The winds had picked up to around 30 kts, gusting to 40 kts while we were planning, but the rain hadn’t started yet. Even though we had spent a very secure night on anchor in this exact spot the previous night, it turned out the holding ground was not good for the anchor/wind combination this second night. So we paired and donned our headsets (much easier bow to helm communication) and Dave, Dad & I went up to reset. The current and wind were both strong and opposing each other, so Dave steered while Dad & I worked the anchor (a plow). We tried to reset the plow anchor (the main one on the windlass), but it didn’t set. Then we tried the fortress and it didn’t set. Then the really dark clouds were over us, the winds were sustained at 30-40 kts, there was thunder in the distance, and the rain started. So Dave had us put the fortress back over to pay out its own line which was still cleated to the bow, while we simultaneously dropped the plow again. Dad and I got back in seconds before the torrential rain started. We grabbed Dave’s foul weather gear for him to wriggle into so he could man the helm in case we dragged again. Fortunately both anchors set this time, and the storm passed in about 20 minutes. The winds died back down shortly after. Dave came in and dried off, we finished our rum (and had an extra finger), and resumed our evening. The next morning when we hauled both anchors they came up pretty clean- only tiny spots of mud, no grass. The guides and charts indicated good holding in mud in this anchorage, so we best we can figure is that the bottom has changed since the charts were published, or we were on the edge of the mud in less consolidated bottom that probably included sand and a little light mud. So having the plow and fortress out the second night was useful.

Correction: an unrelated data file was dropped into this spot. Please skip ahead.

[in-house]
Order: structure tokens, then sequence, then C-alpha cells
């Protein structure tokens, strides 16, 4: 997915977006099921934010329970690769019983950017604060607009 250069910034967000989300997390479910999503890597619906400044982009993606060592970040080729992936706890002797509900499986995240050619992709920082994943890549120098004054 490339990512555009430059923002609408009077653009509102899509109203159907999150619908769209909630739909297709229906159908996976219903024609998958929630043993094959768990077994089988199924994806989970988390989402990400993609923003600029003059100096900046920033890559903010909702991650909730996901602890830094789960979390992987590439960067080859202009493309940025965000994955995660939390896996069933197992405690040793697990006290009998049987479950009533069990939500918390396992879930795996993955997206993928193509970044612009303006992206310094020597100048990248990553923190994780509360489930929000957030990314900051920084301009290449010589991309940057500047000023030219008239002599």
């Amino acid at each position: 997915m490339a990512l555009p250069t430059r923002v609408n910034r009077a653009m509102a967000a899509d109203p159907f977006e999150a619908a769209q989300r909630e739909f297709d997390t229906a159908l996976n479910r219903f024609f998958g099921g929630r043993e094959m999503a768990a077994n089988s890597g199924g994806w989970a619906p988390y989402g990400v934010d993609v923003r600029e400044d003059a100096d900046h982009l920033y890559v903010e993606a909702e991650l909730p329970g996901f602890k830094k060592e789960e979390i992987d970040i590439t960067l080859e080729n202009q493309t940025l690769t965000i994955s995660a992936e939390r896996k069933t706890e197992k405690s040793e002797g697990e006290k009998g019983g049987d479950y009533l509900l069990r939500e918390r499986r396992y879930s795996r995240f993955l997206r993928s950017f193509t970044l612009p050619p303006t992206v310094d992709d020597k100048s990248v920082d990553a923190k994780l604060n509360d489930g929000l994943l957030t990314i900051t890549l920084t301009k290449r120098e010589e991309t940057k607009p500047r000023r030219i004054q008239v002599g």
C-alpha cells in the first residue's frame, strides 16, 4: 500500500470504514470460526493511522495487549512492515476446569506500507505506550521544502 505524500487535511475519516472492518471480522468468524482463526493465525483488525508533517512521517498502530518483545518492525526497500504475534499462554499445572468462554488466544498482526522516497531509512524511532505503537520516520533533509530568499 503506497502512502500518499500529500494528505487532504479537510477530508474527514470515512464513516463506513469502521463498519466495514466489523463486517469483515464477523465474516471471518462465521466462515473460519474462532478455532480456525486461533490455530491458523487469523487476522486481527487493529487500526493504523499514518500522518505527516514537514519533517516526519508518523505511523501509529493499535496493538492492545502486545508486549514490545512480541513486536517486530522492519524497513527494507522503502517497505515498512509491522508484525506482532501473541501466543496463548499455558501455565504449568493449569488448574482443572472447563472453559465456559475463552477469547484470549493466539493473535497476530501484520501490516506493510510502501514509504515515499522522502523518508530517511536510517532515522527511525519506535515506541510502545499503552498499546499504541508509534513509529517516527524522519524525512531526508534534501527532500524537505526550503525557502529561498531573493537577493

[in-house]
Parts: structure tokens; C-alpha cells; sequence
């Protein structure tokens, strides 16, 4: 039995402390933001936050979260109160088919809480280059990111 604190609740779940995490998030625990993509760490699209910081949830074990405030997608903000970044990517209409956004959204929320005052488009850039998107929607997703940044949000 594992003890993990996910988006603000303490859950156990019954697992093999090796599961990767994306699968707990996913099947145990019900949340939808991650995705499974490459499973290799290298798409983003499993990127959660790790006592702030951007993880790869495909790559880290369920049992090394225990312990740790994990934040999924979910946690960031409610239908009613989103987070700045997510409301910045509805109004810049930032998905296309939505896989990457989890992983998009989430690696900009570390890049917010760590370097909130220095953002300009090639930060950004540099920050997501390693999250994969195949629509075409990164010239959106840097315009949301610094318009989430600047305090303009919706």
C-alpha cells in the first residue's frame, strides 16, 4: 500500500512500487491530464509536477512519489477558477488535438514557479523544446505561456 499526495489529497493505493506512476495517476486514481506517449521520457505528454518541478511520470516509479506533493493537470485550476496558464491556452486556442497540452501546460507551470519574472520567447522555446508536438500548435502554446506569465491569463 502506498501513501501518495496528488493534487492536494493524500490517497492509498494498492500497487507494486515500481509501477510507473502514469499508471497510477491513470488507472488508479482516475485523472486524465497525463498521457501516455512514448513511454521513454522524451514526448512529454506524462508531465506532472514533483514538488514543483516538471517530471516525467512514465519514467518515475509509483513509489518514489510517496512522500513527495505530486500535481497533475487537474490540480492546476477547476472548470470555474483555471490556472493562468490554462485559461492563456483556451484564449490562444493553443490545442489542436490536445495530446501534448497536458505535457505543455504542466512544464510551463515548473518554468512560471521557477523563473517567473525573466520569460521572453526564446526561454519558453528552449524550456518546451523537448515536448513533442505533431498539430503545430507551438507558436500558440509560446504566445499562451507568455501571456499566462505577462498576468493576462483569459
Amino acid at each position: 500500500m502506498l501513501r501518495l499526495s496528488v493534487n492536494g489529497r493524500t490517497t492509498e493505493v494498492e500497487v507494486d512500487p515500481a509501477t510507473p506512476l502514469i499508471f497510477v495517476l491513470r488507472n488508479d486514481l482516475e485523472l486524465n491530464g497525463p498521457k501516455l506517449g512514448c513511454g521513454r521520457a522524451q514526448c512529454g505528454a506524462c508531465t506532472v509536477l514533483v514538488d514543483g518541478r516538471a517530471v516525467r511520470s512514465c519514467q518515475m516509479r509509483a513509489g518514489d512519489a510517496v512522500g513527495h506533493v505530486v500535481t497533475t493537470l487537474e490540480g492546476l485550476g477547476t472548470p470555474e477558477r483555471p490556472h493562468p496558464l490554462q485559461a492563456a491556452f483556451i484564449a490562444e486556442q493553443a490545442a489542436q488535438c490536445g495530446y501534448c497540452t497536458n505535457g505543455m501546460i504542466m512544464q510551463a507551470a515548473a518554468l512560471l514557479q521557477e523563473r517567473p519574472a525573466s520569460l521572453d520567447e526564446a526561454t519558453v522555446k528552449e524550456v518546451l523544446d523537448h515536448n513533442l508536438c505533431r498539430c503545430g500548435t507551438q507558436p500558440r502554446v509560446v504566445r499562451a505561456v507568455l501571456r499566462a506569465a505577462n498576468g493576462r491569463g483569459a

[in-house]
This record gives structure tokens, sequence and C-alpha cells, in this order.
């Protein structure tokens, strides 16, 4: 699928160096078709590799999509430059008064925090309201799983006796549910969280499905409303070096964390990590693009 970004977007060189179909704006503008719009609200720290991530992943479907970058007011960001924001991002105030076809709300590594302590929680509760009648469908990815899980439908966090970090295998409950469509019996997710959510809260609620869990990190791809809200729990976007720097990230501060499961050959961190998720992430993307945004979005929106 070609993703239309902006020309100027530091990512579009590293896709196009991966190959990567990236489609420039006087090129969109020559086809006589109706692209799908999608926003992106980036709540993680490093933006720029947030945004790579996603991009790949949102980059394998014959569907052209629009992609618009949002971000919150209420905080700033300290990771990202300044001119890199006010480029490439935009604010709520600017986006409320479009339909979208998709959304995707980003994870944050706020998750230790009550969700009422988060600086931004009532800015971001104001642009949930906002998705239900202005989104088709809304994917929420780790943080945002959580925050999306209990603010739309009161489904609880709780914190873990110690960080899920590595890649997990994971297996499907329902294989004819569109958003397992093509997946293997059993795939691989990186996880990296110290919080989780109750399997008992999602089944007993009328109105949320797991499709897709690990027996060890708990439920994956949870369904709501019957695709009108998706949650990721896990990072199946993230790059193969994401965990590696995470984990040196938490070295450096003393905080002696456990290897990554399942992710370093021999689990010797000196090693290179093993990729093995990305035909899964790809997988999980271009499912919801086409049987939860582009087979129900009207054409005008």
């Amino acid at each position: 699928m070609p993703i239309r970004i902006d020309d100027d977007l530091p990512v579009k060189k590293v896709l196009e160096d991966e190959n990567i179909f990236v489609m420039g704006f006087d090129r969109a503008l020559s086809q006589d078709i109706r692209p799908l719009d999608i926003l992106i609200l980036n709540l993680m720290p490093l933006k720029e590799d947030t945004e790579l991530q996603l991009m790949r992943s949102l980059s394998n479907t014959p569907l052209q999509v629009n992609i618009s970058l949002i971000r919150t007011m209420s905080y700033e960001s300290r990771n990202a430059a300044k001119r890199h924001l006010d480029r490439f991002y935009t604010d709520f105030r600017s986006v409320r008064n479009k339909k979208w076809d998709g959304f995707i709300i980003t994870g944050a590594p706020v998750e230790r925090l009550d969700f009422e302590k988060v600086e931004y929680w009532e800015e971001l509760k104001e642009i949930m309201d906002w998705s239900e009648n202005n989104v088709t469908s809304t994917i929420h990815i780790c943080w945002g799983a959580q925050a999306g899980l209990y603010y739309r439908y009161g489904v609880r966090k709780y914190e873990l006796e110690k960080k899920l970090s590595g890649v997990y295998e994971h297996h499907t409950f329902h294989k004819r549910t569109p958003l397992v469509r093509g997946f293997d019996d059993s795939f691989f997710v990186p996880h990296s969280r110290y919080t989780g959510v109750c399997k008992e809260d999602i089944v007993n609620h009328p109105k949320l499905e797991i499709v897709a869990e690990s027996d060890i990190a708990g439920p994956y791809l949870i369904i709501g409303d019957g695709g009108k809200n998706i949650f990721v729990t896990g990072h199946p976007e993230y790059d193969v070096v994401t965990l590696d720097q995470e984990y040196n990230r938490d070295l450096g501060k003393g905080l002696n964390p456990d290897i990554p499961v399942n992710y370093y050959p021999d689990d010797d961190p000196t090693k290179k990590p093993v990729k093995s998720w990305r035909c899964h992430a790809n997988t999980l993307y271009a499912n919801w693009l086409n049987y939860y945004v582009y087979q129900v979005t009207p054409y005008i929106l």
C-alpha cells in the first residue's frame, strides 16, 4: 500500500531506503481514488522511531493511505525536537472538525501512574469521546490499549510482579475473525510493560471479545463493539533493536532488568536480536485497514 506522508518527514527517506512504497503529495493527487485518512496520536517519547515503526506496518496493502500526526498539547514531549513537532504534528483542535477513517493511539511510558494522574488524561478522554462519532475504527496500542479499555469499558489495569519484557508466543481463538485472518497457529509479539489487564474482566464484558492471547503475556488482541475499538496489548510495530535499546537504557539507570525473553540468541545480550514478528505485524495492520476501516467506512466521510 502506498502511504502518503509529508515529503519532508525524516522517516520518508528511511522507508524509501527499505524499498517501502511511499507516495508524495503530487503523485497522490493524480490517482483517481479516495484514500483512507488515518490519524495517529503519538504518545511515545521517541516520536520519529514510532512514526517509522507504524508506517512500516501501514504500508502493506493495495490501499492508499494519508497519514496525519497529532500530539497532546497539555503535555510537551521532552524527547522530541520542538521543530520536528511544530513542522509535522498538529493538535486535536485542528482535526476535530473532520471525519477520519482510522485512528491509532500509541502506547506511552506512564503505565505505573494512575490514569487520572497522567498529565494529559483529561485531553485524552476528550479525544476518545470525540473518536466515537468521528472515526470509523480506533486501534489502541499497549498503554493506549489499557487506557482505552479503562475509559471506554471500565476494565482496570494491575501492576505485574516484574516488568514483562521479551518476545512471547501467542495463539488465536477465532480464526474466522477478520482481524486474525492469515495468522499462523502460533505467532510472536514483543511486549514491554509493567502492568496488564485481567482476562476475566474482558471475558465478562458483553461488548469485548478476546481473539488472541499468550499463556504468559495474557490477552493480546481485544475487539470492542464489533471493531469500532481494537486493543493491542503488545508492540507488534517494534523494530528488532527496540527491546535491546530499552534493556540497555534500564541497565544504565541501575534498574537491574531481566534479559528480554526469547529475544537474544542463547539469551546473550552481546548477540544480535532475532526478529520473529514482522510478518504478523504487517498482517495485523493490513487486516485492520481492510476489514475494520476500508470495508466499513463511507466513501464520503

While it was a stressful experience (and another first), I’m glad to have had it while my folks are still aboard (okay, and right next to a Coast Guard training station). If this had happened the first time with just me and Dave aboard, I’m not sure I would have been able to manage the fortress by myself without hurting my back, and I don’t have any experience maneuvering the boat in those types of conditions so Dave could have handled the anchors. Now Dave & I can plan how to deal with this situation in the future when it may be only the two of us on board.
You will be glad to know that we’ve had two lovely days and nights at anchor since, in a couple of rivers off the Delaware Bay. In fact, I’m writing this as I enjoy a beautiful, warm morning with a lovely breeze. And now I shall post this and read in the hammock for a bit before lunch.